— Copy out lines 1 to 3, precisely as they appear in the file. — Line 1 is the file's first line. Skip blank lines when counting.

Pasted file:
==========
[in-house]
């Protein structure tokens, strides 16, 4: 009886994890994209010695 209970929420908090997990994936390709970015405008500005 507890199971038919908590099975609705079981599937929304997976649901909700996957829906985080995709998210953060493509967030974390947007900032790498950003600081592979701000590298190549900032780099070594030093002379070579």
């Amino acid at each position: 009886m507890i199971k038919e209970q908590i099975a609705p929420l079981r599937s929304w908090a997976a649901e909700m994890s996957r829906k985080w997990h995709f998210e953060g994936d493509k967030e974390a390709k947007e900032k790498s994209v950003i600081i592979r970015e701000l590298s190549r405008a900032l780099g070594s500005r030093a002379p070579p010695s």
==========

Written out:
[in-house]
């Protein structure tokens, strides 16, 4: 009886994890994209010695 209970929420908090997990994936390709970015405008500005 507890199971038919908590099975609705079981599937929304997976649901909700996957829906985080995709998210953060493509967030974390947007900032790498950003600081592979701000590298190549900032780099070594030093002379070579």
């Amino acid at each position: 009886m507890i199971k038919e209970q908590i099975a609705p929420l079981r599937s929304w908090a997976a649901e909700m994890s996957r829906k985080w997990h995709f998210e953060g994936d493509k967030e974390a390709k947007e900032k790498s994209v950003i600081i592979r970015e701000l590298s190549r405008a900032l780099g070594s500005r030093a002379p070579p010695s």